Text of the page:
Deterministic scRNA-seq captures variation in intestinal crypt and organoid composition

Johannes Bues, Marjan Biočanin, Joern Pezoldt, Riccardo Dainese, Antonius Chrisnandy, Saba Rezakhani, Wouter Saelens, Vincent Gardeux, Revant Gupta, Rita Sarkis, Julie Russeil, Yvan Saeys, Esther Amstad, Manfred Claassen, Matthias P. Lutolf, Bart Deplancke

Research output: Contribution to journalArticlepeer-review

22 Scopus citations


Single-cell RNA sequencing (scRNA-seq) approaches have transformed our ability to resolve cellular properties across systems, but are currently tailored toward large cell inputs (>1,000 cells). This renders them inefficient and costly when processing small, individual tissue samples, a problem that tends to be resolved by loading bulk samples, yielding confounded mosaic cell population read-outs. Here, we developed a deterministic, mRNA-capture bead and cell co-encapsulation dropleting system, DisCo, aimed at processing low-input samples (<500 cells). We demonstrate that DisCo enables precise particle and cell positioning and droplet sorting control through combined machine-vision and multilayer microfluidics, enabling continuous processing of low-input single-cell suspensions at high capture efficiency (>70%) and at speeds up to 350 cells per hour. To underscore DisCo’s unique capabilities, we analyzed 31 individual intestinal organoids at varying developmental stages. This revealed extensive organoid heterogeneity, identifying distinct subtypes including a regenerative fetal-like Ly6a+ stem cell population that persists as symmetrical cysts, or spheroids, even under differentiation conditions, and an uncharacterized ‘gobloid’ subtype consisting predominantly of precursor and mature (Muc2+) goblet cells. To complement this dataset and to demonstrate DisCo’s capacity to process low-input, in vivo-derived tissues, we also analyzed individual mouse intestinal crypts. This revealed the existence of crypts with a compositional similarity to spheroids, which consisted predominantly of regenerative stem cells, suggesting the existence of regenerating crypts in the homeostatic intestine. These findings demonstrate the unique power of DisCo in providing high-resolution snapshots of cellular heterogeneity in small, individual tissues.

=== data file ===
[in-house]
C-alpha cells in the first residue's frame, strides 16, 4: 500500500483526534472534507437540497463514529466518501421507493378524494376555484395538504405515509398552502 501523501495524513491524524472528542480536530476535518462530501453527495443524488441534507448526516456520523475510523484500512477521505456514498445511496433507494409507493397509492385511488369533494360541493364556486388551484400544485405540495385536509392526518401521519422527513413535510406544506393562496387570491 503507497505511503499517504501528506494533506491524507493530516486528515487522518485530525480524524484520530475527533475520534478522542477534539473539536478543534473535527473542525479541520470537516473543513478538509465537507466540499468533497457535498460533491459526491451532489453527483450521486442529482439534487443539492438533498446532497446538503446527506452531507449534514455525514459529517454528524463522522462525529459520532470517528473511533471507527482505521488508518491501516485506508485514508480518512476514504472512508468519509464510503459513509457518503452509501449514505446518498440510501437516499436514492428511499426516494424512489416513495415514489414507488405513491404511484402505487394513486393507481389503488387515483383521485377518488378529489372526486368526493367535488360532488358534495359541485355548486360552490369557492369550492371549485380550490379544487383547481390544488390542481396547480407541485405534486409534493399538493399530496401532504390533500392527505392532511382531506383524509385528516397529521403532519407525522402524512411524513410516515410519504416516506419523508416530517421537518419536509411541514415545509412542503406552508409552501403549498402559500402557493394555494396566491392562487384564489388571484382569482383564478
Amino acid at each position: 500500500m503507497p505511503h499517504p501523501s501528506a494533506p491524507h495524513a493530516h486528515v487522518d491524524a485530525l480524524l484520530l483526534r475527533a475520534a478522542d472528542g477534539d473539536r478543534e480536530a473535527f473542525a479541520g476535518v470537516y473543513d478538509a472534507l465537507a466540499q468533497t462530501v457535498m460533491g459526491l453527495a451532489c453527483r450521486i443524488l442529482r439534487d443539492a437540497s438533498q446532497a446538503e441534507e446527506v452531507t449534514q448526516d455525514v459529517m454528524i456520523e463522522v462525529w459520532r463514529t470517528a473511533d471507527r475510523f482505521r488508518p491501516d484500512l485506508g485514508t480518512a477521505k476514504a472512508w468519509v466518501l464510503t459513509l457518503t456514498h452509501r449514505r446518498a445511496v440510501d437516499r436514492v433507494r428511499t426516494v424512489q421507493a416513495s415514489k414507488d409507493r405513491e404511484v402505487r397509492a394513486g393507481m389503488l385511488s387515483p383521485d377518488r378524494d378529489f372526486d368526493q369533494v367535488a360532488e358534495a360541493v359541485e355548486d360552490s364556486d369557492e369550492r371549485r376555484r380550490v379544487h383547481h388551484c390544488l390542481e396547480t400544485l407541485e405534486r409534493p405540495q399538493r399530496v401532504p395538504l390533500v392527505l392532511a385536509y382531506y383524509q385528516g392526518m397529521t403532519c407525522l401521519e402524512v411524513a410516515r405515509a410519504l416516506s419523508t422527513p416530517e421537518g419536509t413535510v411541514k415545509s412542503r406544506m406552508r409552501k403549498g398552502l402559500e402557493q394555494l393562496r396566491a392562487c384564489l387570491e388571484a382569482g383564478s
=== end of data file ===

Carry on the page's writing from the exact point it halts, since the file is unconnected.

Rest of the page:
Original languageEnglish (US)
Pages (from-to)323-330
Number of pages8
JournalNature Methods
Issue number3
StatePublished - Mar 2022
Externally publishedYes

ASJC Scopus subject areas

  • Biotechnology
  • Biochemistry
  • Molecular Biology
  • Cell Biology


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